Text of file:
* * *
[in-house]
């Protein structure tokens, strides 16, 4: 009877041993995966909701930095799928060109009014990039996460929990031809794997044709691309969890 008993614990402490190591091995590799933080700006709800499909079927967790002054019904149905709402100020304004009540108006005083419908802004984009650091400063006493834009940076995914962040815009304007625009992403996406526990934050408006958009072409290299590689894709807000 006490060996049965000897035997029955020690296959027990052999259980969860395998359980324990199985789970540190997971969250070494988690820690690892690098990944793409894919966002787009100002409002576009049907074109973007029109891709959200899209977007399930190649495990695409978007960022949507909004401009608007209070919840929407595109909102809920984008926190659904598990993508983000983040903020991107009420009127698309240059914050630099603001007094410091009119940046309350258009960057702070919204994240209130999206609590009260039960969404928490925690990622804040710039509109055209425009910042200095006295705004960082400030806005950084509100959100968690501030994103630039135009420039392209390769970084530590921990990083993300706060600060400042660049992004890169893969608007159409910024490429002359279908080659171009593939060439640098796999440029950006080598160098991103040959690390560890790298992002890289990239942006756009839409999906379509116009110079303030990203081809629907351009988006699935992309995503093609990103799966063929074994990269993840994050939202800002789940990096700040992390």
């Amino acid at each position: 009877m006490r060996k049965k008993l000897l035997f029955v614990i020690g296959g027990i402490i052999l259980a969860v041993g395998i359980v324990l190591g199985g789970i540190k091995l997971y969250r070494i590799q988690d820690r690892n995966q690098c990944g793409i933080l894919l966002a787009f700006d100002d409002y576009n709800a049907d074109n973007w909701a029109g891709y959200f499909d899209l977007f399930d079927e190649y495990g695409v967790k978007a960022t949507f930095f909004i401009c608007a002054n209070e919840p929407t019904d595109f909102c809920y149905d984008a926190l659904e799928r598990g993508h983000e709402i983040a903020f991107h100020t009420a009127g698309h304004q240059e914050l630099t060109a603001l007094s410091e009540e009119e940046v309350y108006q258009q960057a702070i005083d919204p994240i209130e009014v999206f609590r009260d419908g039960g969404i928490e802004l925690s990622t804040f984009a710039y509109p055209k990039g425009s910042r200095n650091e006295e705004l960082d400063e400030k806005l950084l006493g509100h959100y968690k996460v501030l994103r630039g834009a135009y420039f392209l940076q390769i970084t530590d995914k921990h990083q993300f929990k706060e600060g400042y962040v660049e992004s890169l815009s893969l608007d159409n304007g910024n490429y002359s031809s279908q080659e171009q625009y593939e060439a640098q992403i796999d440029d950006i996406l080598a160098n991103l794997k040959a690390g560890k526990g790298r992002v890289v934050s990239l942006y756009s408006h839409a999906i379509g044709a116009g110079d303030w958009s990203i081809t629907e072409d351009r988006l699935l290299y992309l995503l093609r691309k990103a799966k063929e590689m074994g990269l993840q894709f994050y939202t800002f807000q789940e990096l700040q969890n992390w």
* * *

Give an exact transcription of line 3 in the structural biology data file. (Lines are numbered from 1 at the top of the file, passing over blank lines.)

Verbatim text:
């Amino acid at each position: 009877m006490r060996k049965k008993l000897l035997f029955v614990i020690g296959g027990i402490i052999l259980a969860v041993g395998i359980v324990l190591g199985g789970i540190k091995l997971y969250r070494i590799q988690d820690r690892n995966q690098c990944g793409i933080l894919l966002a787009f700006d100002d409002y576009n709800a049907d074109n973007w909701a029109g891709y959200f499909d899209l977007f399930d079927e190649y495990g695409v967790k978007a960022t949507f930095f909004i401009c608007a002054n209070e919840p929407t019904d595109f909102c809920y149905d984008a926190l659904e799928r598990g993508h983000e709402i983040a903020f991107h100020t009420a009127g698309h304004q240059e914050l630099t060109a603001l007094s410091e009540e009119e940046v309350y108006q258009q960057a702070i005083d919204p994240i209130e009014v999206f609590r009260d419908g039960g969404i928490e802004l925690s990622t804040f984009a710039y509109p055209k990039g425009s910042r200095n650091e006295e705004l960082d400063e400030k806005l950084l006493g509100h959100y968690k996460v501030l994103r630039g834009a135009y420039f392209l940076q390769i970084t530590d995914k921990h990083q993300f929990k706060e600060g400042y962040v660049e992004s890169l815009s893969l608007d159409n304007g910024n490429y002359s031809s279908q080659e171009q625009y593939e060439a640098q992403i796999d440029d950006i996406l080598a160098n991103l794997k040959a690390g560890k526990g790298r992002v890289v934050s990239l942006y756009s408006h839409a999906i379509g044709a116009g110079d303030w958009s990203i081809t629907e072409d351009r988006l699935l290299y992309l995503l093609r691309k990103a799966k063929e590689m074994g990269l993840q894709f994050y939202t800002f807000q789940e990096l700040q969890n992390w």